Habits and myths at breakfast time

Published in El Pais, 29 September 2018.

In a study of eating and healthy lifestyles, of which I am a part, it is shown that the habits and myths are strong when it comes to choosing what to eat. Many children and adolescents do not eat breakfast, with a variation between 20% and 44%, depending on the school year, being generally higher in high school. A prevalent myth among teenagers is “if I do not eat breakfast I will lose weight” and with this idea many do not want to eat anything at recess either. But as the social influence in recess is so strong, many end up buying something in the school shop and those who avoid this, isolate themselves so as not to have the pressure, affecting their social life in such an important stage.

Another widely used myth is “breakfast to fool the stomach”, many eat only one fruit, or a cup of milk / tea, or just one bread, which does not compensate for a day of studies. Among the most common habits is that their parents and they fall asleep late and usually do not give them time. Children and adolescents should sleep 10 hours since sleep is an important factor for growth. Only 67% of children up to 9 years old meet these hours drastically down to averages of 2.5% among those aged 12-17 years.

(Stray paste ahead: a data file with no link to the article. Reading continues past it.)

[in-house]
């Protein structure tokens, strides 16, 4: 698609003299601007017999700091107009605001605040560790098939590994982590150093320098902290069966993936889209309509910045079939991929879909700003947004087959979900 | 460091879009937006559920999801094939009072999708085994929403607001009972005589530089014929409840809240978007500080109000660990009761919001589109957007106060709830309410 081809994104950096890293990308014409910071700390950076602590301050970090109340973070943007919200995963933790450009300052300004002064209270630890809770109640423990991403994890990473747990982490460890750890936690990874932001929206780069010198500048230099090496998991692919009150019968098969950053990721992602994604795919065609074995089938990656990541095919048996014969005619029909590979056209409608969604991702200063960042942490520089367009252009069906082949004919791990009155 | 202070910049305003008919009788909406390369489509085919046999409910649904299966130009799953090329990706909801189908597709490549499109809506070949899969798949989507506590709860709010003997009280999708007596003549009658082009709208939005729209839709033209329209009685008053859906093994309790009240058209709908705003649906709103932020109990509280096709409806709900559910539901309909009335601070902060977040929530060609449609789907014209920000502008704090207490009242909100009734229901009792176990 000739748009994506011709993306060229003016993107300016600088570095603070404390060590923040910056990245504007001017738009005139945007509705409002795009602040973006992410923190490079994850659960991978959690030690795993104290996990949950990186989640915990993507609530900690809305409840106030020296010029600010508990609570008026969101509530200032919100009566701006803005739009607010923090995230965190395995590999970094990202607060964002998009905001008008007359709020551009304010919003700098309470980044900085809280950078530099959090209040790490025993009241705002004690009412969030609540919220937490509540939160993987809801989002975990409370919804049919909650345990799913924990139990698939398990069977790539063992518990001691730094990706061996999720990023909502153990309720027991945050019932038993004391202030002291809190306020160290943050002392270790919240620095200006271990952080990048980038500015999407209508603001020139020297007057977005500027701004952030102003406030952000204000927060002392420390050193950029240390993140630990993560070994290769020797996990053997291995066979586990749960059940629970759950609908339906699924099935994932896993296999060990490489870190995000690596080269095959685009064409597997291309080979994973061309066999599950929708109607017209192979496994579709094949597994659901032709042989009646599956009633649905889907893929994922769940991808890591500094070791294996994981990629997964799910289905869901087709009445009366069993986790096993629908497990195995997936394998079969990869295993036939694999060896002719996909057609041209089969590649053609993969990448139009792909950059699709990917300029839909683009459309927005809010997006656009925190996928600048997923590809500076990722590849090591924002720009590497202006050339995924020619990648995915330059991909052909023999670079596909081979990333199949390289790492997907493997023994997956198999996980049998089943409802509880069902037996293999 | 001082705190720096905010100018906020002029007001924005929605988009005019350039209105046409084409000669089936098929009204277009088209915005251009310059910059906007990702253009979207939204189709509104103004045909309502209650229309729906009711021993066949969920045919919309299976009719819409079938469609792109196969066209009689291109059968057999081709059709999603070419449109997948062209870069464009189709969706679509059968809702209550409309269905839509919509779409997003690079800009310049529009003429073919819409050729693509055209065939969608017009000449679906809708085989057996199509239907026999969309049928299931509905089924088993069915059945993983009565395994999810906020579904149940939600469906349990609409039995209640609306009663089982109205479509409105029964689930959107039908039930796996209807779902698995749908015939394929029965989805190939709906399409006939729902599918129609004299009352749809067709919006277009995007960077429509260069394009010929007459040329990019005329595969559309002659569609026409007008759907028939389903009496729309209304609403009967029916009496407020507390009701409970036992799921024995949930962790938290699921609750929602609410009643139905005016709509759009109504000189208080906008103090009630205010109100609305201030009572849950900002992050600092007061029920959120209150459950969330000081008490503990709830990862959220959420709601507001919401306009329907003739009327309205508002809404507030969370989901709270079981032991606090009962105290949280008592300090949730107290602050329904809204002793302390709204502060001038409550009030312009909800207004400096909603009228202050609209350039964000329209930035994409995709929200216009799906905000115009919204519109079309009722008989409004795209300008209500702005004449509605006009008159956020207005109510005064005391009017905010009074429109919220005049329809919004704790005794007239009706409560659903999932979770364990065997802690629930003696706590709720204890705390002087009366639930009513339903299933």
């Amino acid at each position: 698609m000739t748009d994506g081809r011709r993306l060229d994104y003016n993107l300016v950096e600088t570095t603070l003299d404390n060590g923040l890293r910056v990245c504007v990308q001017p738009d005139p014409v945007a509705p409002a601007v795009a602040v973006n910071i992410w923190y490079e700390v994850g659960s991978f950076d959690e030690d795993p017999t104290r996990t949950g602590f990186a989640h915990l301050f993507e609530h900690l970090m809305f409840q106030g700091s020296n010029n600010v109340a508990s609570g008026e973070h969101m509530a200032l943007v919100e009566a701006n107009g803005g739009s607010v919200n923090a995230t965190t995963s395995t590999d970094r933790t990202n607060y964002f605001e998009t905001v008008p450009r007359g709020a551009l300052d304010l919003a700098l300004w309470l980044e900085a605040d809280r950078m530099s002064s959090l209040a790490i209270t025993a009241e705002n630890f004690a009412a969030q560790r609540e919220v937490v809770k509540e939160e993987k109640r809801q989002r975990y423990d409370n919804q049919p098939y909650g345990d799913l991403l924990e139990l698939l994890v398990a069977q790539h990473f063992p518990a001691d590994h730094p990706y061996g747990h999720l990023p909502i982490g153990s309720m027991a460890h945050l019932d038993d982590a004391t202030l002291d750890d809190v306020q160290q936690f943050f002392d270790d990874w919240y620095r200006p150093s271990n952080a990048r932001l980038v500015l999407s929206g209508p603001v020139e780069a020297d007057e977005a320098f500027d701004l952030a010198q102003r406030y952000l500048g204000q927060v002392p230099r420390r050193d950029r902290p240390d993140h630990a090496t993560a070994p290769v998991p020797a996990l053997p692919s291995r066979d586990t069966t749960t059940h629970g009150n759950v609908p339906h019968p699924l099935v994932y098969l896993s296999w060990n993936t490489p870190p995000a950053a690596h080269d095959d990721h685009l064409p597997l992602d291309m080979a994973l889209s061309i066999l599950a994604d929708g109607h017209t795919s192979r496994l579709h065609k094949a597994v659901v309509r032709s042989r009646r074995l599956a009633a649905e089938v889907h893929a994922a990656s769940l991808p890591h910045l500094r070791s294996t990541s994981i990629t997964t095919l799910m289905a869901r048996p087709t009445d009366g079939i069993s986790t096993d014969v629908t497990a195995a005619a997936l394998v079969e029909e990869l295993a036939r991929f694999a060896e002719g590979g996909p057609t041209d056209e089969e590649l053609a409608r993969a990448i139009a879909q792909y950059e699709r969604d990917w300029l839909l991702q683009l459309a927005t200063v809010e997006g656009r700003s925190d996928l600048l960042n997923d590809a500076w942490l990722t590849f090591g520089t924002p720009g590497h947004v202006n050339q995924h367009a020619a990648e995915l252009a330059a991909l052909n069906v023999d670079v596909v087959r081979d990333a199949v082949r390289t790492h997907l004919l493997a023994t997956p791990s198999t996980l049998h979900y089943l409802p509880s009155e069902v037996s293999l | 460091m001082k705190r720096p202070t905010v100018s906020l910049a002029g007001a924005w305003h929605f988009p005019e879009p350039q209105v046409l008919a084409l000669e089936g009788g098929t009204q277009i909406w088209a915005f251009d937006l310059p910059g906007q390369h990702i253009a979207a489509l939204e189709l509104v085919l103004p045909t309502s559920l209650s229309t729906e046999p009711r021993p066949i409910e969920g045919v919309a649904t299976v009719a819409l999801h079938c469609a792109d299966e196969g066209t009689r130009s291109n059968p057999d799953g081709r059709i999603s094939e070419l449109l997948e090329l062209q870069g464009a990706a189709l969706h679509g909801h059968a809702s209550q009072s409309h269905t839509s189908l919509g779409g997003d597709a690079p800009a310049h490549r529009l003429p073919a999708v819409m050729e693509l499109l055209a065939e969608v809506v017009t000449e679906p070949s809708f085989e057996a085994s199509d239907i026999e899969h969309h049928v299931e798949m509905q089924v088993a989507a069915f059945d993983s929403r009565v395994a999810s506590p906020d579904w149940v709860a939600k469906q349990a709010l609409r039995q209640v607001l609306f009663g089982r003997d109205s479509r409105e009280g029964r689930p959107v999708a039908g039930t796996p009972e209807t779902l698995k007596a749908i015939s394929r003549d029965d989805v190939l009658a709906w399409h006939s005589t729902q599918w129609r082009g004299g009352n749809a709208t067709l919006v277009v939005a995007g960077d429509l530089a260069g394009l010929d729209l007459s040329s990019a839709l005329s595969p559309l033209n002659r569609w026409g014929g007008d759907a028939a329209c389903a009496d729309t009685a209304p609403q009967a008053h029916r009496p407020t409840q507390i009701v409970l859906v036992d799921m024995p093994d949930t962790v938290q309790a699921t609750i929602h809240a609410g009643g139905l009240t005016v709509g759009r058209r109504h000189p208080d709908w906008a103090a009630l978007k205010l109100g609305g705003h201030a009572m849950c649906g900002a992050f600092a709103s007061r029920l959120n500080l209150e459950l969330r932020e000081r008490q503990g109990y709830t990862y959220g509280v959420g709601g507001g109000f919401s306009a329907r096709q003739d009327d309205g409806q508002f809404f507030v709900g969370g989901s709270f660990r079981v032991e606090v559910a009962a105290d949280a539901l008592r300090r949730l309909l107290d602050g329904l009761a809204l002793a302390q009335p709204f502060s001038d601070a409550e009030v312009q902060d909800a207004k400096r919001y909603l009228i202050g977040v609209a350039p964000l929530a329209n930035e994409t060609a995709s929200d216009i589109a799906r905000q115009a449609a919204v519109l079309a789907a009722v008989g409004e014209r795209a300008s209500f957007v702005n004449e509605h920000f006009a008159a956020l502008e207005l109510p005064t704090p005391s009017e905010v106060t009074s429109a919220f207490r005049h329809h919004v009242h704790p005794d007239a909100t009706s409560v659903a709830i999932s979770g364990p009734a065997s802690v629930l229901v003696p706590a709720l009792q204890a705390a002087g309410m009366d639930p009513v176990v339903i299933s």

Another common habit among parents is not having breakfast but giving money for recess as a way to compensate for the lack of food at the start of the day. On average 51% of children and adolescents take money to school to buy their snack. Many were never educated on choosing their food and in fact in primary school they are instructed by their parents on what to buy each day. With this, recess makes up for the missing breakfast. You can see options like donuts, sausages, and hamburgers; and to drink, the most seen are the Coca-Cola mini, dairy based juices etc. Unhealthy options that can bring problems such as overweight, diabetes or high blood pressure, which then means high costs to the health system or the pockets of people.

About Kathya Cordova-Pozo 196 Articles
PhD. in Economics and International politics. Works in health and economics research.

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